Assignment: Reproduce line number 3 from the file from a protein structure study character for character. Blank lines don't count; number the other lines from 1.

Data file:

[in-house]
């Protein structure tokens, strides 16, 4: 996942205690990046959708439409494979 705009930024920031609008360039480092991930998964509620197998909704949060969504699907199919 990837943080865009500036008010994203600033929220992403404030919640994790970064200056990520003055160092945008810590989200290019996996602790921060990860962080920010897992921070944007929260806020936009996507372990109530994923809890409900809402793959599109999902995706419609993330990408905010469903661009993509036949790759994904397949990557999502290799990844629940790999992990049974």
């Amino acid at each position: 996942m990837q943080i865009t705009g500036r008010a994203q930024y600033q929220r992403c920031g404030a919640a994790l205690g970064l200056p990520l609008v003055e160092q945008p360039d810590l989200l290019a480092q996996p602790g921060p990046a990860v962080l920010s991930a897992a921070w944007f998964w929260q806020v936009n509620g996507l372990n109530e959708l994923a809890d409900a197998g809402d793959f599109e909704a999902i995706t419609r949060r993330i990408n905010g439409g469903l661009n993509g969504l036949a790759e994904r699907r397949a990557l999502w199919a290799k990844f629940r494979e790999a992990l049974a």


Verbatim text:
């Amino acid at each position: 996942m990837q943080i865009t705009g500036r008010a994203q930024y600033q929220r992403c920031g404030a919640a994790l205690g970064l200056p990520l609008v003055e160092q945008p360039d810590l989200l290019a480092q996996p602790g921060p990046a990860v962080l920010s991930a897992a921070w944007f998964w929260q806020v936009n509620g996507l372990n109530e959708l994923a809890d409900a197998g809402d793959f599109e909704a999902i995706t419609r949060r993330i990408n905010g439409g469903l661009n993509g969504l036949a790759e994904r699907r397949a990557l999502w199919a290799k990844f629940r494979e790999a992990l049974a």